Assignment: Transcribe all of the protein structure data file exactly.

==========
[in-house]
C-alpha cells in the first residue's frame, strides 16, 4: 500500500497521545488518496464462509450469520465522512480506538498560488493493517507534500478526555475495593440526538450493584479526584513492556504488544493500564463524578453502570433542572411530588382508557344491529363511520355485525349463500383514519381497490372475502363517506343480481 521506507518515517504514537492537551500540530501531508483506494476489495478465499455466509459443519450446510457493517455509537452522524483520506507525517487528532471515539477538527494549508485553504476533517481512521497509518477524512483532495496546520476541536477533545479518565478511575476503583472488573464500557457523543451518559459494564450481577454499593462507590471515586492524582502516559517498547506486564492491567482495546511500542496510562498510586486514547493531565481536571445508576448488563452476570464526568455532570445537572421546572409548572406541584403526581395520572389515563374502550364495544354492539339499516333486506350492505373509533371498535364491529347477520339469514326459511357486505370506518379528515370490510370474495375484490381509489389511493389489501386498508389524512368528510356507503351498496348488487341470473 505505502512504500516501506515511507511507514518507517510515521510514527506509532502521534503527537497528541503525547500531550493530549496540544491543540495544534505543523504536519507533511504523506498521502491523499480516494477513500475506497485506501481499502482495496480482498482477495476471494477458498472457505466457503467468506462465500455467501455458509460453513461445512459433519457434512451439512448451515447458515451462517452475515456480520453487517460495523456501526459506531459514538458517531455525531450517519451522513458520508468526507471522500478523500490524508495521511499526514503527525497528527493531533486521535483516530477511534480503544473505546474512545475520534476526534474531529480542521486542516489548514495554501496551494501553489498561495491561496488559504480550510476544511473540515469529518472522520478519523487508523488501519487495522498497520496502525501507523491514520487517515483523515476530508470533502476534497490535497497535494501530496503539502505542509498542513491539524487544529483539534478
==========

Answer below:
[in-house]
C-alpha cells in the first residue's frame, strides 16, 4: 500500500497521545488518496464462509450469520465522512480506538498560488493493517507534500478526555475495593440526538450493584479526584513492556504488544493500564463524578453502570433542572411530588382508557344491529363511520355485525349463500383514519381497490372475502363517506343480481 521506507518515517504514537492537551500540530501531508483506494476489495478465499455466509459443519450446510457493517455509537452522524483520506507525517487528532471515539477538527494549508485553504476533517481512521497509518477524512483532495496546520476541536477533545479518565478511575476503583472488573464500557457523543451518559459494564450481577454499593462507590471515586492524582502516559517498547506486564492491567482495546511500542496510562498510586486514547493531565481536571445508576448488563452476570464526568455532570445537572421546572409548572406541584403526581395520572389515563374502550364495544354492539339499516333486506350492505373509533371498535364491529347477520339469514326459511357486505370506518379528515370490510370474495375484490381509489389511493389489501386498508389524512368528510356507503351498496348488487341470473 505505502512504500516501506515511507511507514518507517510515521510514527506509532502521534503527537497528541503525547500531550493530549496540544491543540495544534505543523504536519507533511504523506498521502491523499480516494477513500475506497485506501481499502482495496480482498482477495476471494477458498472457505466457503467468506462465500455467501455458509460453513461445512459433519457434512451439512448451515447458515451462517452475515456480520453487517460495523456501526459506531459514538458517531455525531450517519451522513458520508468526507471522500478523500490524508495521511499526514503527525497528527493531533486521535483516530477511534480503544473505546474512545475520534476526534474531529480542521486542516489548514495554501496551494501553489498561495491561496488559504480550510476544511473540515469529518472522520478519523487508523488501519487495522498497520496502525501507523491514520487517515483523515476530508470533502476534497490535497497535494501530496503539502505542509498542513491539524487544529483539534478